MILLER v. Holinka
ORDER denying petitioner's petition for writ of habeas corpus for failure to show that he is in custody in violation of federal law. Signed by Chief Judge Barbara B. Crabb on 4/14/09. (elc),(ps)
IN THE UNITED STATES DISTRICT COURT FO R THE WESTERN DISTRICT OF WISCONSIN --------------------------------------------G E O R G E MILLER, ORDER Petitioner, 0 9 - cv -6 6 - b b c v. C . HOLINKA, Warden, R espo nd ent. --------------------------------------------I n this petition for a writ of habeas corpus brought under 28 U.S.C. § 2241, petitioner George Miller is challenging his 2002 conviction for possession of a firearm by a felon on numerous grounds. He has responded to this court's March 20, 2009 order directing him to do two things. First, I asked petitioner to file an amended signature page to his petition because he h ad not verified that the statements made in his petition are being made under penalty of perjury, as is required by 28 U.S.C. § 2242. Petitioner has complied with that order. Dkt. # 5. Second, I informed petitioner that the general rule for federal prisoners like him is that they must challenge their conviction on direct appeal or in a motion filed under 28 U.S.C. § 2255. Kramer v. Olson, 347 F.3d 214, 217 (7th Cir. 2003). I directed him to address the 1
q uestio n whether his claims fall into the rule's exception, which is that relief under § 2241 is available when a motion under § 2255 is "inadequate or ineffective to test the legality of [the prisoner's] detention." 28 U.S.C. § 2255(e). The Court of Appeals for the Seventh Circuit has interpreted this standard to mean that the prisoner must show that "a structural pro blem in § 2255 forecloses even one round of effective collateral review" and "the claim being foreclosed is one of actual innocence." Taylor v. Gilkey, 314 F.3d 832, 835 (7th Cir. 20 02 ). In his response petitioner attempts to meet this standard with respect to only one of his grounds for relief, which is that his conviction for felon in possession of a firearm under 18 U.S.C. § 922(g)(1) violates his right to bear arms under the Second Amendment. Acco rdingly, I conclude that petitioner has abandoned any other ground for relief he asserted in his petition. W ith respect to his claim under the Second Amendment, petitioner says that he could n ot have raised it under § 2255 because he relies on District of Columbia v. Heller, 128 S. Ct. 2783 (2008), a case decided long after his deadline for filing a § 2255 motion. However, even if I agreed with petitioner that he may bring his claim under § 2241, his claim fails on th e merits. I concluded in United States v. Kilgore, 08-cr-66-bbc, 2008 WL 4058020 (W .D . W is. Aug. 26, 2008), that Heller does not affect the constitutionality of convictions under § 922(g)(1): "Heller holds only that the District of Columbia cannot constitutionally 2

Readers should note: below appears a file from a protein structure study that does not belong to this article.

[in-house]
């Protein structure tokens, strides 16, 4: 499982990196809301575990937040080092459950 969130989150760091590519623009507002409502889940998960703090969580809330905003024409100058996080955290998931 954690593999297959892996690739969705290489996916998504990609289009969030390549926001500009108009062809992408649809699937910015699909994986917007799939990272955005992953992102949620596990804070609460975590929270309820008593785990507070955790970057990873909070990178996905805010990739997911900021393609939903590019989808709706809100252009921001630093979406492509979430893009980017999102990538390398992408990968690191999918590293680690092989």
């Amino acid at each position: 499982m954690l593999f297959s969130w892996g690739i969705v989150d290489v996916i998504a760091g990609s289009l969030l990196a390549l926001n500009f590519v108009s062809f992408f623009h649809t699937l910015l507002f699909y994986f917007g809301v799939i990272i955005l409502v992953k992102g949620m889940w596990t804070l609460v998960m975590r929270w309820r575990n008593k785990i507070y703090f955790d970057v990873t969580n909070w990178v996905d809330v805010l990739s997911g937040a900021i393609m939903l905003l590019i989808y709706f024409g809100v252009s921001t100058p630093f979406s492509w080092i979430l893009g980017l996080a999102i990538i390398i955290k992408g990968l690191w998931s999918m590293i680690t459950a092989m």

ban handgun possession in the home for use in self-defense by persons not otherwise pro hibited from gun possession. The Court has not addressed the right of the states to im po se restrictions on handgun possession and it has said explicitly that its opinion in Heller is not intended to suggest that all gun laws and firearms restrictions are unconstitutional." S ee also United States v. Yancey, No. 08-cd-103-bbc, 2008 WL 4534201, *1 (W.D.Wis. O c t. 3, 2008) ("Since Heller was decided, no court has found the firearm restrictions in 18 U .S .C . § 922 to be unconstitutional, even under an individual rights interpretation of the S eco nd Amendment. Instead, courts have repeatedly affirmed the constitutionality of the statute's prohibition of firearm possession by felons.") In fact, in Heller the Court emphasized the limited nature of its ruling: "[N]othing in our opinion should be taken to cast doubt on longstanding prohibitions on the possession of firearms by felons and the mentally ill, or laws forbidding the carrying of firearms in sen sitive places such as schools and government buildings, or laws imposing conditions and q ualificatio n s on the commercial sale of arms." Id. at 2816-17. Even petitioner appears to concede that Heller does not invalidate his conviction. In h is supplement, he says that the Supreme Court "indicated that the laws concerning felons still stood" but that he "tend[s] to disagree with this statement for numerous reasons." Dkt. # 8 . Petitioner does not seem to understand the problem with his view. Petitioner cannot on one hand argue that Heller justifies relief under § 2241 but on the other hand argue that 3
H eller is wrong. In any event, I cannot disregard the Court's statement; even if I could, I adhere to my view in Kilgore that the Second Amendment does not invalidate petitioner's co n victio n .
OR DER IT IS ORDERED that petitioner George Miller's petition for a writ of habeas corpus u nd er 28 U.S.C. § 2241 is DENIED for his failure to show that he is in custody in violation o f federal law. E n tered this 14t h day of April, 2009. B Y THE COURT: /s/ _ _ _ __ _ _ __ _ _ __ _ _ __ _ _ __ _ _ __ _ _ __ _ _ __ _ B AR B AR A B. CRABB D istrict Judge
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